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Teflon is the brand name of a compound discovered by Roy J. Plunkett (1910-1994) of DuPont in 1938 and introduced as a commercial product in 1946. Teflon is polytetrafluoroethene (PTFE).Teflon is also used as the trade name for a polymer with similar properties, perfluoroalkoxy polymer resin (PFA).

:Teflon is the plastic with the lowest coefficient of friction. It is also used as a non-stick coating for pans and other cookware. Teflon is very unreactive, and so is often used in containers and pipework for reactive chemicals. Its melting point is 327 °C.

Teflon is sometimes said to be a spin-off from the US space program with more down-to-earth applications, but actually its first significant use was in the Manhattan Project, as a material to contain highly-reactive uranium hexafluoride. It was first sold commercially in 1946.

Teflon has been supplemented with another DuPont product, Silverstone, a three-coat fluoropolymer system that produces a more durable finish than Teflon. Silverstone was released in 1976. In the US, gun control advocates have campaigned against Teflon-coated armor-piercing "cop-killer" bullets. Actually, many types of bullets are coated with Teflon—to reduce friction and abrasion as the bullet passes through the gun.

Teflon has been implicated in cancer, though DuPont denies any association.


PTFE was accidentally invented by Roy Plunkett of Kinetic Chemicals in New Jersey in 1938. While Plunkett was attempting to make a new CFC refrigerant, the tetrafluoroethylene gas in its pressure bottle stopped flowing before the bottle's weight had dropped to the point signaling "empty." Since Plunkett was measuring the amount of gas used by weighing the bottle, he became curious as to the source of the weight, and finally resorted to sawing the bottle apart. Inside, he found it coated with a waxy white material which was oddly slippery. Analysis of the material showed that it was polymerized perfluoroethylene, with the iron from the inside of the container having acted as a catalyst at high pressure. Kinetic Chemicals patented the new fluorinated plastic (analogous to known polyethylene) in 1941 and registered the Teflon trademark in 1945.

An early advanced use was in the Manhattan Project as a material to coat valves and seals in the pipes holding highly reactive uranium hexafluoride at the vast K-25 uranium enrichment plant at Oak Ridge, Tennessee.[5] DuPont, which founded Kinetic Chemicals in partnership with General Motors, was producing over two million pounds (900 tons) of Teflon per year in Parkersburg, West Virginia, by 1948.[6] In 1954, French engineer Marc Grégoire created the first pan coated with Teflon non-stick resin under the brand name of Tefal after his wife urged him to try the material he had been using on fishing tackle on her cooking pans. In the United States, Kansas City, Missouri resident Marion A. Trozzolo, who had been using the substance on scientific utensils, marketed the first US-made Teflon coated frying pan, "The Happy Pan," in 1961.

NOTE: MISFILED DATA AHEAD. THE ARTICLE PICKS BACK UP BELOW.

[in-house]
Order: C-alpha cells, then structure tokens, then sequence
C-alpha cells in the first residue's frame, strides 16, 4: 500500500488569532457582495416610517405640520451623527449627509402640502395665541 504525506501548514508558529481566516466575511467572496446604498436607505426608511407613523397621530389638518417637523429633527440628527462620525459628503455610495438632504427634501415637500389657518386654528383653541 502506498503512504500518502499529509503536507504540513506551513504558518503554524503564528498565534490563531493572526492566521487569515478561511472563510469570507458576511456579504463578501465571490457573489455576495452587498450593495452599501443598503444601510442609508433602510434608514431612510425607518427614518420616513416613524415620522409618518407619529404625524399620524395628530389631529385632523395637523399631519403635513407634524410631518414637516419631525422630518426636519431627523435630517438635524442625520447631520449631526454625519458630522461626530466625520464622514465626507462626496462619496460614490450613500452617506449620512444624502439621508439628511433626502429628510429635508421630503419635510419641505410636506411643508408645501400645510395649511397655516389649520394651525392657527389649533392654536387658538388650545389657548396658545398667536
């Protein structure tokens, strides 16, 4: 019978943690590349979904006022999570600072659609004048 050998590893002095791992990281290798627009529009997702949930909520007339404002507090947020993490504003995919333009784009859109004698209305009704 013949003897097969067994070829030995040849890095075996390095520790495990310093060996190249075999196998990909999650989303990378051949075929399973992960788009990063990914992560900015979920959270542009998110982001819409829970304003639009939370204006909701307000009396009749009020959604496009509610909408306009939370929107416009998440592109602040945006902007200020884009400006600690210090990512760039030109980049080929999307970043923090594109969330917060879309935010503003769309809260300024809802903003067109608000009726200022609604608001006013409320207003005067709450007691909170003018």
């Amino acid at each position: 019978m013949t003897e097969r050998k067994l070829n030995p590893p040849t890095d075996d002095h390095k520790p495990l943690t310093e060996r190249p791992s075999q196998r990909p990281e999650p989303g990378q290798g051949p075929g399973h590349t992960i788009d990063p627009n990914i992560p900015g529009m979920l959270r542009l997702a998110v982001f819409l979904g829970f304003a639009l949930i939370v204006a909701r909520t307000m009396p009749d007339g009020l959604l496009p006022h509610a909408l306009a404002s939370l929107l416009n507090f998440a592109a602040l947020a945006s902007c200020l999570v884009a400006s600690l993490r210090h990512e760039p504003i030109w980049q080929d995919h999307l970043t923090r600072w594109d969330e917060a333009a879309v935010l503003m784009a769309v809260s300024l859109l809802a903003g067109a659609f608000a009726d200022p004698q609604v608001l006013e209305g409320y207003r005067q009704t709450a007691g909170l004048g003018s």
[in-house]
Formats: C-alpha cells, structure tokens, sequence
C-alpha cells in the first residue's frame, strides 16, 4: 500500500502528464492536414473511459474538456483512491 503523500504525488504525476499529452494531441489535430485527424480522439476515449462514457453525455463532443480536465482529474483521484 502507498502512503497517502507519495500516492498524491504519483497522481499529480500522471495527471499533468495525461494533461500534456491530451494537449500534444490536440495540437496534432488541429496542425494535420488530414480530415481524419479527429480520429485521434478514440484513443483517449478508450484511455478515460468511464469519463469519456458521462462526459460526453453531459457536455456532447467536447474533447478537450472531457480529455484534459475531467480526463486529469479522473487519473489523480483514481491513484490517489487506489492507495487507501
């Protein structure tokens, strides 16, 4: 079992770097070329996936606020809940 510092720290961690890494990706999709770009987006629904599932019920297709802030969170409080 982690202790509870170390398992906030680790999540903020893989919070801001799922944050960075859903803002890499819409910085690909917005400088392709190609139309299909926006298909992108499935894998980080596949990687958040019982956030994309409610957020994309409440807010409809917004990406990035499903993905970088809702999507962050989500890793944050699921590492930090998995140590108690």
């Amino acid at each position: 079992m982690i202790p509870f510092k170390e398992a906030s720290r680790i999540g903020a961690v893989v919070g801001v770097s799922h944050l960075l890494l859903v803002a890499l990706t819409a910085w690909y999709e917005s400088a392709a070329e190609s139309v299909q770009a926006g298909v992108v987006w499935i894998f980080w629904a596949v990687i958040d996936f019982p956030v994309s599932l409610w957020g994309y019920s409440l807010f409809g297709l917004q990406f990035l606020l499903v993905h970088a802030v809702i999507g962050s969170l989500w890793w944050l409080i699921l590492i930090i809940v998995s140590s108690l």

PTFE is a thermoplastic polymer, which is a white solid at room temperature, with a density of about 2.2 g/cm3. According to DuPont, its melting point is 327 °C (621 °F), but its mechanical properties degrade above 260 °C (500 °F). PTFE gains its properties from the aggregate effect of carbon-fluorine bonds, as do all fluorocarbons.

The coefficient of friction of plastics is usually measured against polished steel.[10] PTFE's coefficient of friction is 0.05 to 0.10,[9] which is the third-lowest of any known solid material (BAM being the first, with a coefficient of friction of 0.02; diamond-like carbon being second-lowest at 0.05). PTFE's resistance to van der Waals forces means that it is the only known surface to which a gecko cannot stick.

PTFE has excellent dielectric properties. This is especially true at high radio frequencies, making it suitable for use as an insulator in cables and connector assemblies and as a material for printed circuit boards used at microwave frequencies. Combined with its high melting temperature, this makes it the material of choice as a high-performance substitute for the weaker and lower melting point polyethylene that is commonly used in low-cost applications.

Because of its chemical inertness, PTFE cannot be cross-linked like an elastomer. Therefore, it has no "memory" and is subject to creep. This is advantageous when used as a seal, because the material creeps a small amount to conform to the mating surface. However, to keep the seal from creeping too much, fillers are used, which can also improve wear resistance and reduce friction. Sometimes, metal springs apply continuous force to PTFE seals to give good contact, while permitting a beneficially low percentage of creep.

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